Violent riots plunge South Africa into chaos following the imprisonment of ex-President Zuma.
In a climate of lawlessness there is plunder.
There are dead.
Now the military should judge it.
Durban - Burning blockades, shots, chaos and powerless police officers: In South Africa's economic center around Johannesburg and in the eastern KwaZulu-Natal province, violence has been raging for days.
There are dead and injured, shopping malls on fire and highways and trunk roads blocked. They bring important logistics chains, but also buses and trains in Africa's strongest economy, to a standstill. The willingness to use violence is shocking. On Monday evening, President Cyril Ramaphosa mentioned a total of ten dead and four injured police officers in his speech to the nation - by Tuesday afternoon the number had already exceeded 40 deaths. "Anarchy" was the headline of the newspaper "The Citizen".
During Ramaphosa's speech to the nation, the treadmill TV showed live images from a shopping center in Durban, where people seemed to be strolling freely with baskets and other bins to loot. "It's not us," said the President. What began as local protests against the imprisonment of ex-President Jacob Zuma has long since taken on a life of its own and developed a new dynamic. Against the background of the general frustration of many South Africans about the increased unemployment and lack of prospects as well as blatant inequality due to Covid restrictions, a kind of collective intoxication suddenly broke out.
"It looks like a sale shortly after Christmas," said a reporter who watched crowds of people with the police. Eyewitnesses reported in front of the camera on people who drove up in mid-range cars and took away refrigerators, beds, clothes, shoes or even furniture. The law enforcement officers had to watch powerlessly in view of the overwhelming numbers or take cover from stone throwers. Looters played cat and mouse and came back as soon as the cops were gone.
Everything that could be taken with you was carried away: cell phones, TV sets, bags full of groceries, but also doors or tills. Even a picture of a young man with a dildo in hand made the rounds on social media. There - for example in Durban - neighborhood help was organized to prevent the anarchy from spilling over into the residential areas. According to the German consulate, almost 5,000 Germans - and about three times the number of so-called "Springbok Germans" - South Africans of German origin live in the local province of KwaZulu-Natal. “Our community is on standby - they are even burning sugar farms down,” said Chris Schädle, who runs his “Siggi's” restaurant in the coastal town of Salt Rock.
In the port city of Durban, for example, a celebration of the German school was overshadowed by the violence.
Aerial photos from the TV station eNCA showed several large warehouses and shopping centers in flames, while people with apparently looted goods were leaving the premises on the ground.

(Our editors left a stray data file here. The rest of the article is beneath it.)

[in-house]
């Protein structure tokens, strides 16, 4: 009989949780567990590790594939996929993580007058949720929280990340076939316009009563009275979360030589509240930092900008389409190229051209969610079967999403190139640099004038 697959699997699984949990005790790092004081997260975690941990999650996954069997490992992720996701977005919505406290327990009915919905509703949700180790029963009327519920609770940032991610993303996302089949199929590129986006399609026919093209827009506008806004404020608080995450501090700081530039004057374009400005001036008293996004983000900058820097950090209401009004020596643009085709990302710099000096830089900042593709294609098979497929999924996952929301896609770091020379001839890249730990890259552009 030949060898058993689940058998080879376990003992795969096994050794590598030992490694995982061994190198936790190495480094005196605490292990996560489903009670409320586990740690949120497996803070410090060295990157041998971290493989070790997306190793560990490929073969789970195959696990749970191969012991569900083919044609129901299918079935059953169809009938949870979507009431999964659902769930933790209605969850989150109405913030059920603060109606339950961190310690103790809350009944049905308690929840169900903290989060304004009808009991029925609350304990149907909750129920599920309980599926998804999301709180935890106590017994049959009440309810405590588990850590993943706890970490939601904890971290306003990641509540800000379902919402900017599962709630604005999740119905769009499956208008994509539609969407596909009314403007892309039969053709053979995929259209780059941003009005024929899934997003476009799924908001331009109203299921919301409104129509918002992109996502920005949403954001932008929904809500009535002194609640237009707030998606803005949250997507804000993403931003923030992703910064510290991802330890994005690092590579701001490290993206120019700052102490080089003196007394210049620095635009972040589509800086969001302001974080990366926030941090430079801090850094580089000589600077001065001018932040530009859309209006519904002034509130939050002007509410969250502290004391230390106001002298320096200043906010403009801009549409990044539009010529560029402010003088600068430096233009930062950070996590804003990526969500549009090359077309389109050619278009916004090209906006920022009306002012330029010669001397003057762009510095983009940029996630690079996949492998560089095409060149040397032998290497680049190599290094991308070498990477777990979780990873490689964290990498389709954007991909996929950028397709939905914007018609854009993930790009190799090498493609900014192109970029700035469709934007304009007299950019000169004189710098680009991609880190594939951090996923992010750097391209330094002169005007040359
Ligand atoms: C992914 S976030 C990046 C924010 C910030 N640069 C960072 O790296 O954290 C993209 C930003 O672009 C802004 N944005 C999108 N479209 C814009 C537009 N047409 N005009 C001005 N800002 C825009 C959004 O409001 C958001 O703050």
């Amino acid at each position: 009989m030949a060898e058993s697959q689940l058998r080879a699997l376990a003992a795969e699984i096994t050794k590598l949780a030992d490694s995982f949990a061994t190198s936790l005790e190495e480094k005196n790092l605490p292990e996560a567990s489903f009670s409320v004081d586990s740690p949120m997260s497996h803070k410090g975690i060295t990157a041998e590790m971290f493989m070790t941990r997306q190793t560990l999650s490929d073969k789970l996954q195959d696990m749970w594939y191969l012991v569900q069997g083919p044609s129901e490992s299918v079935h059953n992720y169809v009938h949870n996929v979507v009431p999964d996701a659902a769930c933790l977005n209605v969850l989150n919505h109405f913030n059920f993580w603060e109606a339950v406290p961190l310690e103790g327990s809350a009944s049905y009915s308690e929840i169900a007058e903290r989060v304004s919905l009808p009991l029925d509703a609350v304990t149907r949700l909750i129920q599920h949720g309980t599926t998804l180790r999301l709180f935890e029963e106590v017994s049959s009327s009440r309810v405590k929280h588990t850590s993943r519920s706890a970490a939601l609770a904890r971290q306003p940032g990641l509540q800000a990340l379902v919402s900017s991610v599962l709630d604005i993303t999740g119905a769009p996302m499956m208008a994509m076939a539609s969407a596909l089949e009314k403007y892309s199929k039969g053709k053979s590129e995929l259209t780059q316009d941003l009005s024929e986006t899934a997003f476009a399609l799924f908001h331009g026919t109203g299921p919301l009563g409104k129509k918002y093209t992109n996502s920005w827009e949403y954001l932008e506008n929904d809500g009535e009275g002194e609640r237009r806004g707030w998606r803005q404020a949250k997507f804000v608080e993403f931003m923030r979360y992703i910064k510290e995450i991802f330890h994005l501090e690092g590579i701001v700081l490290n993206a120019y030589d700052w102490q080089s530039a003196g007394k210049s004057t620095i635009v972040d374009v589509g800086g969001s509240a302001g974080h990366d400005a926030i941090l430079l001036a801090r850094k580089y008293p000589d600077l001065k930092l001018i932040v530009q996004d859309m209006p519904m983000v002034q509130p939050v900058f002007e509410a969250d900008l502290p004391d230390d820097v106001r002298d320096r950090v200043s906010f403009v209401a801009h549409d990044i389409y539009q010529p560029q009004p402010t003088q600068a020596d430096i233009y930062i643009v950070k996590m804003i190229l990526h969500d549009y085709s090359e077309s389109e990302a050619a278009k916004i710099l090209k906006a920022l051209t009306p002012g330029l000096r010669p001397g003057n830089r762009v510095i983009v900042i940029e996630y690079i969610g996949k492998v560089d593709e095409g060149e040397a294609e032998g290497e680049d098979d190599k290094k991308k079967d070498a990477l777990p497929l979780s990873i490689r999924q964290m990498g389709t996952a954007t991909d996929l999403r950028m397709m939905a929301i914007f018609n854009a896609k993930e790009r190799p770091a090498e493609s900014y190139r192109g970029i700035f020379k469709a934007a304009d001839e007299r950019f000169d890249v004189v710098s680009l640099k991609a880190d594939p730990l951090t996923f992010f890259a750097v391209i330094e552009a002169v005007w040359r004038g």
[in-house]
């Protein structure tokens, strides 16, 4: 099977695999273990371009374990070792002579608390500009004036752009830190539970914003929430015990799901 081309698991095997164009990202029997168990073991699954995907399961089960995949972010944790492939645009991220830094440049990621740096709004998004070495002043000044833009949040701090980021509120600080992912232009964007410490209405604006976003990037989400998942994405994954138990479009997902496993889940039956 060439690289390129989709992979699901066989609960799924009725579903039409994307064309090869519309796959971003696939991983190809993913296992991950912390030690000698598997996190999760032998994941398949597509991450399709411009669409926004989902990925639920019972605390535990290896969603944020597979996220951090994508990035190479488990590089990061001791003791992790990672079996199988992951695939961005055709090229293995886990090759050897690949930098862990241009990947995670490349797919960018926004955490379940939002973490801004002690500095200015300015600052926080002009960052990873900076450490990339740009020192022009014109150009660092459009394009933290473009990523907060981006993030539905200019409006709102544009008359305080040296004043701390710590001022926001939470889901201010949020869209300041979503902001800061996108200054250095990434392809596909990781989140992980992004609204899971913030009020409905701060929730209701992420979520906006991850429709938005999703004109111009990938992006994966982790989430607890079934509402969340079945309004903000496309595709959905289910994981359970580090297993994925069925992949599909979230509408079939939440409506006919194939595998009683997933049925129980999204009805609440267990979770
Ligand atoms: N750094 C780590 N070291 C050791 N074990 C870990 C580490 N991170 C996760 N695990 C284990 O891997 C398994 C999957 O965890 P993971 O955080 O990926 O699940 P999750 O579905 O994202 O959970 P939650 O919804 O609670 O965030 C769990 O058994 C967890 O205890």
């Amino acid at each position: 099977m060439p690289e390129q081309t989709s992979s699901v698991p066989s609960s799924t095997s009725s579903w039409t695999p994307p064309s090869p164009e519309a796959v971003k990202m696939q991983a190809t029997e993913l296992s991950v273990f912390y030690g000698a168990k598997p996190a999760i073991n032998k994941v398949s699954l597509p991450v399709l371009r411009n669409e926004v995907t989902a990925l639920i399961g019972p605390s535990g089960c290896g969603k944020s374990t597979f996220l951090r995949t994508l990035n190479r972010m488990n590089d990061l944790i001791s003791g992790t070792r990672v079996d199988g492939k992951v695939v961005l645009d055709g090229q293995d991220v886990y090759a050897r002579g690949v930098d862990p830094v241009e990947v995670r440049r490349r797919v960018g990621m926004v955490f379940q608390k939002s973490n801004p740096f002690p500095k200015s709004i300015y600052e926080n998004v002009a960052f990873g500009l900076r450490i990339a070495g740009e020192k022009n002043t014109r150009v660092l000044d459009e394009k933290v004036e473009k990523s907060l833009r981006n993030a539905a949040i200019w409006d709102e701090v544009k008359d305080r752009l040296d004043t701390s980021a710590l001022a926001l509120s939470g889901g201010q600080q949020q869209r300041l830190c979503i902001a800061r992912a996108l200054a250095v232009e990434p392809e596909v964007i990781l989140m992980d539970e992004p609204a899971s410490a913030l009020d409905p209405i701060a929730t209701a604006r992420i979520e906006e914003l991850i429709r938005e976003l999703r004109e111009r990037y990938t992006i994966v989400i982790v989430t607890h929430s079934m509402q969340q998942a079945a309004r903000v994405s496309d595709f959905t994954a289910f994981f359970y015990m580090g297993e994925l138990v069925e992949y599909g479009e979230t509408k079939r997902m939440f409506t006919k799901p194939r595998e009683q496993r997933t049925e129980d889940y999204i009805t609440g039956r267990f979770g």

From a hardware store, people with building materials ran down an empty highway.
The TV reporter in the helicopter spoke of "apocalyptic scenes" and only noticed a police car on site - the military was also not to be seen.
Hostile sentiment towards the media
A little further on, a completely clogged motorway could be seen with cars coming from a shopping center fully loaded. Similar images of the destruction could also be seen from the air from the Johannesburg suburb of Soweto. Journalists reported that there was a hostile atmosphere towards media representatives, and a journalist's camera was stolen. "This country is destroying itself," said the former Interior Minister Mangosuthu Buthelezi, who comes from the province of KwaZulu-Natal surrounding Durban. "South Africa is at war with itself - it breaks my heart," he said.
The city of Durban has one of the most important ports on the continent - the N3 motorway from Durban to the industrial center around Johannesburg is one of the country's most important transport axes.
It is now closed indefinitely, given the many trucks that have been flared.
President Ramaphosa warned that vaccination campaigns against Covid-19, as well as food security, are at risk.
Zuma's incarceration was considered a milestone
Although Nelson Mandela's dream of a peaceful rainbow nation has been clouded time and again in the past by excesses of violence against Africans from other parts of the continent, a nightmare looms now. "Ramaphosa tells us that he no longer has control," said the spokesman for the opposition Economic Freedom Fighters (EFF), Vuyani Pemba, in a TV interview. The president is fighting on several fronts: on the one hand, he has to stop the galloping numbers of infections in what is now the third wave of corona infections, and on the other hand, he has to reform his African National Congress (ANC), which was increasingly stuck in the swamp of a clique of clients and favorites under the tenure of his predecessor Jacob Zuma . Zuma's imprisonment was therefore an important milestone for the young democracy.
In addition, the head of state urgently needs to create jobs. Because one of the toughest curfews in the world has exacerbated the pre-pandemic economic crisis in the Cape. Entire industries - for example in the tourism sector - groaned under restrictions. Many companies gave up. Those who persevered are now confronted with new worries: shop fittings destroyed, goods looted, no more money in the till. Numerous jobs are in danger of being lost. The military is now supposed to enforce security with the police - which in turn displeases the populist EFF politician Julius Malema. He announced protests by his supporters in the event of mobilization. dpa